Using co-design to develop interventions to address health literacy needs in a hospitalised population
Web of Science
AuthorJessup, RL; Osborne, RH; Buchbinder, R; Beauchamp, A
Source TitleBMC Health Services Research
University of Melbourne Author/sBeauchamp, Alison
AffiliationMedicine and Radiology
Document TypeJournal Article
CitationsJessup, R. L., Osborne, R. H., Buchbinder, R. & Beauchamp, A. (2018). Using co-design to develop interventions to address health literacy needs in a hospitalised population. BMC HEALTH SERVICES RESEARCH, 18 (1), https://doi.org/10.1186/s12913-018-3801-7.
Access StatusOpen Access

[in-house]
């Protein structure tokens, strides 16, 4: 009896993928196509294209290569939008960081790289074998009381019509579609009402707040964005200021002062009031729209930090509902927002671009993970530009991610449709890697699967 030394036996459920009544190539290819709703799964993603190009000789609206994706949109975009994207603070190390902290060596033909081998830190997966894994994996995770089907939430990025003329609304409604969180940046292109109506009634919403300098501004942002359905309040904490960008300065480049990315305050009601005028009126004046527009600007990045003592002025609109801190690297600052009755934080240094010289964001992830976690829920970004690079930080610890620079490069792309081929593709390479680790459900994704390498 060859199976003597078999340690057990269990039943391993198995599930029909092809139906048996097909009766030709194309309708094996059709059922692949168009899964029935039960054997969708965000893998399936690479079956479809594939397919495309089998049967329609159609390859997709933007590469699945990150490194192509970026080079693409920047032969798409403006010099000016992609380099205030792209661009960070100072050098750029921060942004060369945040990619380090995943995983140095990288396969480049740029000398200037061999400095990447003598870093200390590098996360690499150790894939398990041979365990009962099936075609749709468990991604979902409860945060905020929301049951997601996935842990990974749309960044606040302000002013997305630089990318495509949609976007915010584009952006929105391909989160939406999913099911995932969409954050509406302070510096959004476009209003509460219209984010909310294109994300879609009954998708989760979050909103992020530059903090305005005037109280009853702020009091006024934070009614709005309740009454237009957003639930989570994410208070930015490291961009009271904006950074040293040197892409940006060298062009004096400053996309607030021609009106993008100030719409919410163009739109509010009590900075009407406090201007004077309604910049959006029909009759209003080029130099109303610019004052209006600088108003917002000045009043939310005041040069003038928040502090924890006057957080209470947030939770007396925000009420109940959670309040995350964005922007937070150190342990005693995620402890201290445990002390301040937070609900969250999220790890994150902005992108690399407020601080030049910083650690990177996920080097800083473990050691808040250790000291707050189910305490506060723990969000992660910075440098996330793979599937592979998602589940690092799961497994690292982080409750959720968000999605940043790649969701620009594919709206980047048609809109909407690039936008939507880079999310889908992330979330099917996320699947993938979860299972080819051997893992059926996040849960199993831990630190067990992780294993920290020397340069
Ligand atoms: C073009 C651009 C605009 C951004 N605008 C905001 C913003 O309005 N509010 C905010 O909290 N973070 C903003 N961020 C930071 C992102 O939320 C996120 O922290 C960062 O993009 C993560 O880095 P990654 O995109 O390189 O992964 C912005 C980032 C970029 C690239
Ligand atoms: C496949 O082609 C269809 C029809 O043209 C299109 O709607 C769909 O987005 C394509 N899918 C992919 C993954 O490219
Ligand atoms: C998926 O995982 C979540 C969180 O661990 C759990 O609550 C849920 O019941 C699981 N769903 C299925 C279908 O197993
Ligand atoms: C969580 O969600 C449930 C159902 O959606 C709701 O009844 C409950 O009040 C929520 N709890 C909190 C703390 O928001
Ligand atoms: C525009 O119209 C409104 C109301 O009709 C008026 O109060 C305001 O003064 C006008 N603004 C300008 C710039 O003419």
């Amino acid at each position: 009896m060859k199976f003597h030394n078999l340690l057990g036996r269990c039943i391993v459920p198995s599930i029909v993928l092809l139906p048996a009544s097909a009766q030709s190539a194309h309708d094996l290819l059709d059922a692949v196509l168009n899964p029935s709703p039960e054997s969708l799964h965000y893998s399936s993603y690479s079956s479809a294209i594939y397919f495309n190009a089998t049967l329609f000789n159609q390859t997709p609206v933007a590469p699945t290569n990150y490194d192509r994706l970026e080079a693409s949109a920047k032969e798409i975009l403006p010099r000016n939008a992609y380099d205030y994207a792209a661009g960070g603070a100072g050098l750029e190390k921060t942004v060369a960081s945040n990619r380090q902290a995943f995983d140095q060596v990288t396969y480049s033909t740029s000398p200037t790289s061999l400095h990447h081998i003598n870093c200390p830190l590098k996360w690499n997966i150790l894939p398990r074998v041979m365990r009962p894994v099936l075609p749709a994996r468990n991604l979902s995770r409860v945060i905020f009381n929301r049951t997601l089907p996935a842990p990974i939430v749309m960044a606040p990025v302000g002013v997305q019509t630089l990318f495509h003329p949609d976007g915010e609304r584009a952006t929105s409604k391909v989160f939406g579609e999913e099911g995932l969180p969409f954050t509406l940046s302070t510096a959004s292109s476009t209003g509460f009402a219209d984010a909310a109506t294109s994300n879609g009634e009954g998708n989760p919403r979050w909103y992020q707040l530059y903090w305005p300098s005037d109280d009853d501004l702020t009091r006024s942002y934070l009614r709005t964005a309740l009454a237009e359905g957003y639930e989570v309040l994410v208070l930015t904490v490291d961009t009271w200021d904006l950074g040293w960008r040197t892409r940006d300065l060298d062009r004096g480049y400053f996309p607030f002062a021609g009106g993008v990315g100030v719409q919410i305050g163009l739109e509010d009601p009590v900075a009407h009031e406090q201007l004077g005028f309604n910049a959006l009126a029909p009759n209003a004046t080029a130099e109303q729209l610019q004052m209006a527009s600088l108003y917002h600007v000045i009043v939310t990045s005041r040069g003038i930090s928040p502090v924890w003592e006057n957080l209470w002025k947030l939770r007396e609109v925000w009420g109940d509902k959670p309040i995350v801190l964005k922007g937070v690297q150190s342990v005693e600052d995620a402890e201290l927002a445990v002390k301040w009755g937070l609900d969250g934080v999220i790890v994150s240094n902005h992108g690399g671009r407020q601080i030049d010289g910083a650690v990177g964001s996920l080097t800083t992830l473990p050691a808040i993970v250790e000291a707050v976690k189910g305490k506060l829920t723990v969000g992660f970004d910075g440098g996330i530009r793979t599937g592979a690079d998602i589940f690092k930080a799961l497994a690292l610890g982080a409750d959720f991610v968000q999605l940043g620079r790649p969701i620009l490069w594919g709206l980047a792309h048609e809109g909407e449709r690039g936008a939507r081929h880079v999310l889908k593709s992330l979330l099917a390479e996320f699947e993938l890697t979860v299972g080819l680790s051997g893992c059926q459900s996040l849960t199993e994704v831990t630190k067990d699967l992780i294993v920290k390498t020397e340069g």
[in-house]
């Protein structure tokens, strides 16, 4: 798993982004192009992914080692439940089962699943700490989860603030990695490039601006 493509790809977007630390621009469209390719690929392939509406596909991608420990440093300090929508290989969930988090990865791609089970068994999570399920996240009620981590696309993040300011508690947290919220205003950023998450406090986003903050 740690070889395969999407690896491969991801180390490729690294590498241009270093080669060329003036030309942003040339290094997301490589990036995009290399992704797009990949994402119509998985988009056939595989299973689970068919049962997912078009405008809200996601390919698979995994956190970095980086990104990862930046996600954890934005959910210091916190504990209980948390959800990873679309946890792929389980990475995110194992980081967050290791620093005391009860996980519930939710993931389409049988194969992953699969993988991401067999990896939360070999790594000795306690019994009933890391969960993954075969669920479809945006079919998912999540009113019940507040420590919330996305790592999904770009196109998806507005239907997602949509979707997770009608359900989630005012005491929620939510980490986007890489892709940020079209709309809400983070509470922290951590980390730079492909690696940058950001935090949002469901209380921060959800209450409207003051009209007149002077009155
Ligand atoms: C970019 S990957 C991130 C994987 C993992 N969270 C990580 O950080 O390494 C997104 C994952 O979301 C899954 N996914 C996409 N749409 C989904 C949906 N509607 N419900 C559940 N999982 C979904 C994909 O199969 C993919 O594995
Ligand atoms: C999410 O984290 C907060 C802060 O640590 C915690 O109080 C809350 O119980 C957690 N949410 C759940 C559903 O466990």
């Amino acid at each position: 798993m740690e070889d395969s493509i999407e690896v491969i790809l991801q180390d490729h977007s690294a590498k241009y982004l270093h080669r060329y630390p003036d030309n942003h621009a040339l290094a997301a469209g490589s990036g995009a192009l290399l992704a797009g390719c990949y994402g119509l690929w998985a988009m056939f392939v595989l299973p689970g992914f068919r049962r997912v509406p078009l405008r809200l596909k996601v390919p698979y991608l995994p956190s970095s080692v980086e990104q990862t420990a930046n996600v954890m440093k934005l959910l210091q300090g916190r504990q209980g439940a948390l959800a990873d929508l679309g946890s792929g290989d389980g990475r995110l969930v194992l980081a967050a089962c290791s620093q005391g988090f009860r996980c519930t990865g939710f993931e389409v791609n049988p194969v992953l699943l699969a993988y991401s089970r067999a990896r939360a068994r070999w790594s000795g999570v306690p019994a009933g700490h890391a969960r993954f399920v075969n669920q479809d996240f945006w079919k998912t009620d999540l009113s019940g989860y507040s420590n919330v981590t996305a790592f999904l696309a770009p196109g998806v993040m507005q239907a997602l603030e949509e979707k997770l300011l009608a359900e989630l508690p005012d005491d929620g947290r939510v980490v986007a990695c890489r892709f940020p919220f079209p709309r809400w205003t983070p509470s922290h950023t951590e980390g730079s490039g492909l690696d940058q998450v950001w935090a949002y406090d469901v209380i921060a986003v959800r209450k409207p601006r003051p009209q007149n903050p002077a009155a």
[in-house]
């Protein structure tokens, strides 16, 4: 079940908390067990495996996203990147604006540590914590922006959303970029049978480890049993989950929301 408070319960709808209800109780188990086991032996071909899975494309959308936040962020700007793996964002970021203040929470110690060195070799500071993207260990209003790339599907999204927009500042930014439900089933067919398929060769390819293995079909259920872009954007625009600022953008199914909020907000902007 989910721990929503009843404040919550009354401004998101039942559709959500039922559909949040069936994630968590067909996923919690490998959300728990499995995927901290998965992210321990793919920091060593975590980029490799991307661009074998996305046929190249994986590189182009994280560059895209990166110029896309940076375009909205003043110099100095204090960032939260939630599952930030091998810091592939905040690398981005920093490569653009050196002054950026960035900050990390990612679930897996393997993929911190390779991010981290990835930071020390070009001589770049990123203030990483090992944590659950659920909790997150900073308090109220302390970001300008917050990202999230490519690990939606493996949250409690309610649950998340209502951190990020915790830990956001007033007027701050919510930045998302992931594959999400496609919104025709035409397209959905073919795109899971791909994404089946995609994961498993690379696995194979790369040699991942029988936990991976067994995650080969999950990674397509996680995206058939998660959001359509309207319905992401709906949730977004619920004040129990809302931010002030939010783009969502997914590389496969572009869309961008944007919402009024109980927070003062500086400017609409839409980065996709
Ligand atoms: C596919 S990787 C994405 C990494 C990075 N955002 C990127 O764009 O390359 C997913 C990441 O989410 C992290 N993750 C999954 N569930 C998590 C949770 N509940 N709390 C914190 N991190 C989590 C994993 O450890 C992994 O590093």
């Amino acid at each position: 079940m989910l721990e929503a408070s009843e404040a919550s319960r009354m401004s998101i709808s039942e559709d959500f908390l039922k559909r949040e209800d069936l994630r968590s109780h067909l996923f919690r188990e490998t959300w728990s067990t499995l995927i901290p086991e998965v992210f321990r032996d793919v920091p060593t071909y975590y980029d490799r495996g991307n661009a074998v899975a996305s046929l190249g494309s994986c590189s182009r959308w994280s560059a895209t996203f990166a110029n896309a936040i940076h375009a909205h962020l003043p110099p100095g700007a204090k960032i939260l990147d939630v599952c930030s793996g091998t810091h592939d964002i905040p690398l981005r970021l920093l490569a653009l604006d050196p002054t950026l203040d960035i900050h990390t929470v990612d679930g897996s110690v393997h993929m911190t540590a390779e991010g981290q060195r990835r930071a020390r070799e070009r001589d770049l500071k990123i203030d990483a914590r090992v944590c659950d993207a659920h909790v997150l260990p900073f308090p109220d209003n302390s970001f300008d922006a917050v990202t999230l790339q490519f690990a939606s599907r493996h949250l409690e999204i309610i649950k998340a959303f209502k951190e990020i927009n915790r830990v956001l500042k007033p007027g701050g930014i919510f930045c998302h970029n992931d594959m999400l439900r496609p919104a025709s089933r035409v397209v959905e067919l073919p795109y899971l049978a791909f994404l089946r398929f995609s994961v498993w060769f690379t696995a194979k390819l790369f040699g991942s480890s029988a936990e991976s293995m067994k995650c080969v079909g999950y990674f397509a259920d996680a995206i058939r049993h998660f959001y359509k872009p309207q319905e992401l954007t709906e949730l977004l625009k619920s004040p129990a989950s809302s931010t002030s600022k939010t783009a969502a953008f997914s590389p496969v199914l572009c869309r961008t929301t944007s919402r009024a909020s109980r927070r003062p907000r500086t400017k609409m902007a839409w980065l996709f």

BACKGROUND: Health literacy describes the cognitive and social skills which determine the motivation and ability of individuals to gain access to, understand and use information in ways which promote and maintain good health. Suboptimal health literacy is common and is believed to impact up to 60% of Australians. Co-design is a participatory approach to the development of interventions that brings together to staff and patients to design local solutions to local problems. The aim of this study is to describe a staff and patient co-design process that will lead to the development of health literacy interventions in response to identified health literacy needs of hospital patients. METHODS: A mixed methods, two-step sequential explanatory design. Step 1: hospitalised patients surveyed and data analysed using hierarchical cluster analysis to establish health literacy profiles. Step 2: clusters presented as vignettes to patients and clinicians to co-design interventions to address needs. RESULTS: Eight health literacy clusters were identified from surveys. Seven patients attended two patient workshops and 23 staff attended two staff workshops. Three key themes were identified: organisational, provider-patient, and patient self-care. Within these, five sub-themes emerged: "Good quality communication during hospital stay", "Social support for health", "A good discharge", "Care across the continuum" and "Accessing quality information when home". Fifteen potential interventions were produced, including changes to message design and delivery, staff training in assessing for understanding, social support to improve understanding, improving communication consistency across the care continuum, and strategic dissemination of web-based resources. CONCLUSION: This study identified fifteen strategies to address health literacy needs of a hospital population. Implementation and evaluation will identify sets of strategies that have the maximum patient, clinician and organisational benefit. This approach allows for the development of locally-driven, contextually-appropriate interventions to address health literacy needs.
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